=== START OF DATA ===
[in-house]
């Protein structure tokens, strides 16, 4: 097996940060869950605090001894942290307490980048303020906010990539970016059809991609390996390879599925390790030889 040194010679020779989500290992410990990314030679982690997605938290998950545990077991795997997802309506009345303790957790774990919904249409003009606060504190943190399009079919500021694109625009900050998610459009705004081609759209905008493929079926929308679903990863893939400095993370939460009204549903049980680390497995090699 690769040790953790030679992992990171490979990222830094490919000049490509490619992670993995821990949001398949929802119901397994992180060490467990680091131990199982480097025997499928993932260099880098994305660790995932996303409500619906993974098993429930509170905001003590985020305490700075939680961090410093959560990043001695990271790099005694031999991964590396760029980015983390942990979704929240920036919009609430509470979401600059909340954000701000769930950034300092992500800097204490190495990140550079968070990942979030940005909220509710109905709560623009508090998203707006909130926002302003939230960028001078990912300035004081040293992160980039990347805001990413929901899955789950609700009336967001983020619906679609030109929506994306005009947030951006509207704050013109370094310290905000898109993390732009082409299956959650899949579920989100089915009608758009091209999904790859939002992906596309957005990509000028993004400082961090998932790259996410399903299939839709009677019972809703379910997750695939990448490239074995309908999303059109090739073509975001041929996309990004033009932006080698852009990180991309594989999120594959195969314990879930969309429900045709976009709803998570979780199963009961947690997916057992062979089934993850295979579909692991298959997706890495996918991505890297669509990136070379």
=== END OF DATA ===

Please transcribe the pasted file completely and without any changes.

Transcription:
[in-house]
């Protein structure tokens, strides 16, 4: 097996940060869950605090001894942290307490980048303020906010990539970016059809991609390996390879599925390790030889 040194010679020779989500290992410990990314030679982690997605938290998950545990077991795997997802309506009345303790957790774990919904249409003009606060504190943190399009079919500021694109625009900050998610459009705004081609759209905008493929079926929308679903990863893939400095993370939460009204549903049980680390497995090699 690769040790953790030679992992990171490979990222830094490919000049490509490619992670993995821990949001398949929802119901397994992180060490467990680091131990199982480097025997499928993932260099880098994305660790995932996303409500619906993974098993429930509170905001003590985020305490700075939680961090410093959560990043001695990271790099005694031999991964590396760029980015983390942990979704929240920036919009609430509470979401600059909340954000701000769930950034300092992500800097204490190495990140550079968070990942979030940005909220509710109905709560623009508090998203707006909130926002302003939230960028001078990912300035004081040293992160980039990347805001990413929901899955789950609700009336967001983020619906679609030109929506994306005009947030951006509207704050013109370094310290905000898109993390732009082409299956959650899949579920989100089915009608758009091209999904790859939002992906596309957005990509000028993004400082961090998932790259996410399903299939839709009677019972809703379910997750695939990448490239074995309908999303059109090739073509975001041929996309990004033009932006080698852009990180991309594989999120594959195969314990879930969309429900045709976009709803998570979780199963009961947690997916057992062979089934993850295979579909692991298959997706890495996918991505890297669509990136070379």